Happy Earth Day! On this day celebrating our precious home, I thought it would be interesting to explore the research on earth and happiness. I have heard from numerous sources that nature can improve one’s mood, but I had yet to see much concrete evidence to support the claim. Turns out there is tons!
So what exactly is known about the link between nature and psychological wellbeing?
A study conducted at Stanford University had participants go on a 50-minute walk on either an urban or natural route. Researchers found that those who walked through the park had decreased anxiety and rumination when compared those who went along the urban route. Additionally, the nature trail was also found to increase working memory.
Another study by the same research group added to these results by analyzing neural activity after urban versus nature walks. The subgenual prefrontal cortex (sgPFC) is a region of the brain that has been linked to sadness, rumination and depression. After the 90-minute walk, an imaging technique known as ASL was used to measure the volume of blood passing through that region of the brain. This technique found that the nature walk led to decreased activity in the sgPFC, which was not observed for the urban walk. This suggests that the part of the brain responsible for depressed moods can be quieted by nature.
Nature recreation activities have also been linked to better moods. A Finnish study analyzed survey data from over 3000 participants regarding nature activities and well-being. The results showed that individuals who reported greater participation in nature activities had better self-reported emotional well-being scores. Interestingly, this relationship was not influenced by the presence or absence of social acquaintances nor by the duration of the activity.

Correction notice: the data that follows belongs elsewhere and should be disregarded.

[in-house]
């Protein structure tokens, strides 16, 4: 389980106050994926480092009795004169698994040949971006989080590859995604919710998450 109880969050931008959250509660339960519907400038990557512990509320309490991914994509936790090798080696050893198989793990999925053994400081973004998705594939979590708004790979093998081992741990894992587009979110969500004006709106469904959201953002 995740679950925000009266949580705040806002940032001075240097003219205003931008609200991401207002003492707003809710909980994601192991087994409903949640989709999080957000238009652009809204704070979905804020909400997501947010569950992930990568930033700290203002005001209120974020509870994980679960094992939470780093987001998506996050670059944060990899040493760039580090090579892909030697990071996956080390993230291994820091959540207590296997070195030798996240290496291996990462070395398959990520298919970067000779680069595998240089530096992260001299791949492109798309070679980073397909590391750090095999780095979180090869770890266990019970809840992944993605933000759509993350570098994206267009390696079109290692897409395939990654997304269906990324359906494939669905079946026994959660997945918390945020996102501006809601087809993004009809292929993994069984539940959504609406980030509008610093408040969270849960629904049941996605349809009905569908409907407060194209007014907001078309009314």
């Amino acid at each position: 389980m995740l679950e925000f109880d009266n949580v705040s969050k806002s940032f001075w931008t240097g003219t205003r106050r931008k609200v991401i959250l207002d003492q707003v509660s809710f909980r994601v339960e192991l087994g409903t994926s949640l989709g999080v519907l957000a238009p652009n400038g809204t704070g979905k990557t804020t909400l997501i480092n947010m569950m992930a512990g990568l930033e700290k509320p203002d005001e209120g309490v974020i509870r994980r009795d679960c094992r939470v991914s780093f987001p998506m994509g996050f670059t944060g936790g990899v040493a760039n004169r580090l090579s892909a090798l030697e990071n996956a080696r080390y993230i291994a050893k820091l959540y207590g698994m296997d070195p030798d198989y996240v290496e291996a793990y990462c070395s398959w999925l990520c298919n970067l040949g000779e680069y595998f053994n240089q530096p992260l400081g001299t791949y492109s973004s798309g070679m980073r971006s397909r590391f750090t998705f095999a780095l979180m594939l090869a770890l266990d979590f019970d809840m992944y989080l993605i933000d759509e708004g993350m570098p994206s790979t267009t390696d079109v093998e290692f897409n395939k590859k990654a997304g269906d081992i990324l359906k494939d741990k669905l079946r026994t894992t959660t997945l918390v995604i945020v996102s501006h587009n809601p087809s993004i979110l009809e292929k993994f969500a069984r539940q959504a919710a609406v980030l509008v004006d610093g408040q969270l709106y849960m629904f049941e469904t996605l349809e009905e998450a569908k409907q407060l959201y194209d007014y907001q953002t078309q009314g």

Not only has nature walks been found to have positive emotional benefits, but physical benefits have been observed as well. Researchers in Japan analyzed the heart rate and EKG readings of subjects after a 15-minute walk along either a nature or urban path. The EKG was used to measure parasympathetic (rest and digest) and sympathetic (fight or flight) neuronal pathways. The nature walk led to decreased heart rates, lower sympathetic activity and increased parasympathetic activity compared to an urban walk. The data suggests that nature can calm the body and decrease stress pathways.
Together, these studies support the claims that being in nature has positive mental and physical effects. Moving to the countryside may not be the most realistic solution for most individuals. Instead, let’s all vow to go on more walks through the local park. Despite the recent stressful but memorable hike my family had on Easter, I can’t deny how refreshing and relaxing nature can be. This Earth Day, I am going to be sure to step outside and take a few moments to actually stop and smell the roses.
Until next time,